X the Unknown (1956)

Posted on Updated on

Since it’s Halloween today, I guess I should throw in an extra review appropriate to the occasion. The best I can come up with is X the Unknown, the second Hammer horror film, which was aired recently on BBC2.

x-the-unknownHammer’s first outing in the genre was the big screen adaptation of the hit BBC TV series The Quatermass Xperiment, and the best thing that can be said about X the Unknown is that it confirmed Hammer on the path to creating horror greats such as The Curse of Frankenstein, Dracula and The Mummy. It’s not a great film in itself, however: very much a quick rip-off copy of Quatermass, X the Unknown follows the same basic story template and has most of the same character archetypes, but doesn’t have a fraction of Nigel Kneale’s intellectual heft behind it. Instead it ends up becoming the silliest sort of cod-pseudoscience pulp effort imaginable, which to make matters worse is embarrassingly explained at length in the stodgy dialogue.

The film is a riff on the dangers of what was then still deeply mysterious and threatening nuclear energy. The early scenes which build atmosphere as a variety of characters get exposed to potent bursts of radiation from which they are hideously and fatally scarred are the most effective in the 75 minute running time, which is helped by some nicely shadow-laden monochrome cinematography. The source of the danger is a deep fissure that has opened up without warning in the middle of an army training ground in Scotland. It discourages a lump of sentient, mobile sludge (shades of contemporary US cult classic The Blob) that lives by consuming radioactive material from nearby hospitals and power plants. Fortunately local boffin Dr Adam Royston (a colourless turn from American star Dean Jagger, whose fee amounted to half the film’s entire budget) has coincidentally been working in his garden shed on the very thing that might be able to stop the sludge in its tracks. Which is lucky.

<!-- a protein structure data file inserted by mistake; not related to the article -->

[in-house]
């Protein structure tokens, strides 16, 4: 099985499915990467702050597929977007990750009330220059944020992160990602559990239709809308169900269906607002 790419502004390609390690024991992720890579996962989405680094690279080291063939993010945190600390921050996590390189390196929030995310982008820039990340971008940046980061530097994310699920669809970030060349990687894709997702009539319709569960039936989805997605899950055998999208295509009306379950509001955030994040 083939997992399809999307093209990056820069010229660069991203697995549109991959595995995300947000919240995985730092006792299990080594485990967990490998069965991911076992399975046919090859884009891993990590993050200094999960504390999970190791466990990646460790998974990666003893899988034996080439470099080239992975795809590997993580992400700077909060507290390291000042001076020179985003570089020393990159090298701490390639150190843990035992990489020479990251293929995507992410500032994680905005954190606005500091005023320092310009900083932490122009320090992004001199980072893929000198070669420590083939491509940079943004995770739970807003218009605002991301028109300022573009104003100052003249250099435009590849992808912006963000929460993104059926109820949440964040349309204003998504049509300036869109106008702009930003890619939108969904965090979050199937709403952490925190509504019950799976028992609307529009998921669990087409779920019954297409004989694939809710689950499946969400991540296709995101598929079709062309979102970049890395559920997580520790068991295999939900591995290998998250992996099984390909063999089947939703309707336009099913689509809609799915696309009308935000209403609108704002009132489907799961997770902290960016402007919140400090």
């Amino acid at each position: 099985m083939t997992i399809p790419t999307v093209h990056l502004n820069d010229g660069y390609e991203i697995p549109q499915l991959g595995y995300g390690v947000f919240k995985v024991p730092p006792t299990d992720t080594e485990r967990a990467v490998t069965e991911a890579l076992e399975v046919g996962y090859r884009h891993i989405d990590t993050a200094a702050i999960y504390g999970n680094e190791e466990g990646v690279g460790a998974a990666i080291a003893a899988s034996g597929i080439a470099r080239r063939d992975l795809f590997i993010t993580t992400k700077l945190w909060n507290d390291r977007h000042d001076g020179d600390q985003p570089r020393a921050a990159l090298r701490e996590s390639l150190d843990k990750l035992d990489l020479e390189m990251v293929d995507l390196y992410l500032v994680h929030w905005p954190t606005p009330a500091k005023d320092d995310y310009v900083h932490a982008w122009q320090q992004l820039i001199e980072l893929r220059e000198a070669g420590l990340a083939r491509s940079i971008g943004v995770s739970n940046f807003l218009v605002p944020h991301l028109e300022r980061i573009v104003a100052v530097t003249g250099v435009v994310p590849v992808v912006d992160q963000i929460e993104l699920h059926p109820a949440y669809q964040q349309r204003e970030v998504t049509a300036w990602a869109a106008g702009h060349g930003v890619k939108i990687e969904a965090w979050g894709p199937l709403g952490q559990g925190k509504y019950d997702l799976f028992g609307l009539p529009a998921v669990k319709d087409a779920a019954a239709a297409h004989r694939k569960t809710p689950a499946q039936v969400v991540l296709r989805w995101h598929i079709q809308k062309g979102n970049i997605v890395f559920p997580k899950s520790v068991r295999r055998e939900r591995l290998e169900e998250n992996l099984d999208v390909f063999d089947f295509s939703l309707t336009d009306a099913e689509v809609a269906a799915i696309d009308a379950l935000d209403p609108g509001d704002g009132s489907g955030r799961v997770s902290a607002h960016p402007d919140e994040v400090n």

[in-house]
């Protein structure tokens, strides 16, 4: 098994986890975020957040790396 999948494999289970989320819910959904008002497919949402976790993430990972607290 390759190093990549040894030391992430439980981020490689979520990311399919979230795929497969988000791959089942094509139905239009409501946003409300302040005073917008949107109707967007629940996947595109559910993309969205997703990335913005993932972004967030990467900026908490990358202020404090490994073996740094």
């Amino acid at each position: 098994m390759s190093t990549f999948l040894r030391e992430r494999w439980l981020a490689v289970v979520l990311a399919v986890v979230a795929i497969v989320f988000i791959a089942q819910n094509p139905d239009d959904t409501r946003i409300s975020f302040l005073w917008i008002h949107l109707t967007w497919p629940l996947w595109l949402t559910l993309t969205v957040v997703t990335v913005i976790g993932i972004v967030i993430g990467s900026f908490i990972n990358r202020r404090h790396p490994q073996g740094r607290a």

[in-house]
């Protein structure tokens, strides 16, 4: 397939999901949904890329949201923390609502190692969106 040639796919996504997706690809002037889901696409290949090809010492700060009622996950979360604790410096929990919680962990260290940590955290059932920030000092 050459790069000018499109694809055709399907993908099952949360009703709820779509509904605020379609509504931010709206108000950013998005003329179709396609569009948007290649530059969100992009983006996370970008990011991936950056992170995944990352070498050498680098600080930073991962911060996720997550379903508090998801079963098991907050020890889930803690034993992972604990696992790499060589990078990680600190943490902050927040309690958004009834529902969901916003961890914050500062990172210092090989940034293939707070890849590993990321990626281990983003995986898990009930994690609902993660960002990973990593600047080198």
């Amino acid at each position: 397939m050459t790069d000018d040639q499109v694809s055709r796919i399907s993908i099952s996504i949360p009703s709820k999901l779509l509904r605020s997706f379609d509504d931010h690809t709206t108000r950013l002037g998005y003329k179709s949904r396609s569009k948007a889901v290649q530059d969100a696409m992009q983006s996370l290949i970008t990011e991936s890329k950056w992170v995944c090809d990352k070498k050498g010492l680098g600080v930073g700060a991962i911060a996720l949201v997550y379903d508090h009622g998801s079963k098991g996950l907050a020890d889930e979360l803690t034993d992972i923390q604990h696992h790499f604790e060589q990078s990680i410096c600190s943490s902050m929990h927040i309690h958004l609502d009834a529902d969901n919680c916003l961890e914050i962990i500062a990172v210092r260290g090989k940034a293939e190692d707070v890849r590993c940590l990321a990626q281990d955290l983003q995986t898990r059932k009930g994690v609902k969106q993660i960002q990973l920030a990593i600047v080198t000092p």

It’s all chronic and hopelessly unbelievable nonsense to modern audiences, although the limited FX sequences of the sludge are certainly commendable for their time. Good actors like Leo McKern get absolutely nothing to do in story terms and may as well not even have turned up, but it’s worth keeping an eye out for future stars in small roles: Anthony Newley gives a nicely naturalistic performance as an enlisted soldier on guard duty; Michael Ripper makes the first of what would be many Hammer appearances, here as the efficient sergeant in charge of the troops; Edwin Richfield (whom I recall best as Captain Hart in Doctor Who’s “The Sea Devils”) is ‘Soldier Burned on Back’, and there’s an adorable early pre-teen turn from later Doctor Who and Emmerdale star Fraser Hines as a child eyewitness.

Amazingly the film was given the highest possible horror rating at the time, an ‘X’ certificate. These days it’s a tame PG and the BBC is happy to show it on Saturday mornings at 8.30am, a slot firmly reserved for young kids which demonstrates that it has none of the lasting scare power of Quatermass or the rest of Hammer’s filmic output. By far the best and most impactful aspect of the whole thing is the music by James Bernard, which again firmly follows the fast-paced high-pitched screeching strings template laid down in the Quatermass film. It doesn’t help that the film is in poor condition, and the only DVD version of it has a poor interlaced transfer to add to the speckles, scratches, jumps and burns.

As a follow-up to The Quatermass Xperiment and for its role in the development of Hammer, X the Unknown is certainly worth a watch and earns its place in British cinematic history. But to expect the movie to have otherwise fared well after 60 years is clearly asking far too much.

Rating: ★ ★

X the Unknown is available in the UK on a bare-bones DVD released in 2011.

Leave a Reply

Fill in your details below or click an icon to log in:

WordPress.com Logo

You are commenting using your WordPress.com account. Log Out /  Change )

Google photo

You are commenting using your Google account. Log Out /  Change )

Twitter picture

You are commenting using your Twitter account. Log Out /  Change )

Facebook photo

You are commenting using your Facebook account. Log Out /  Change )

Connecting to %s

This site uses Akismet to reduce spam. Learn how your comment data is processed.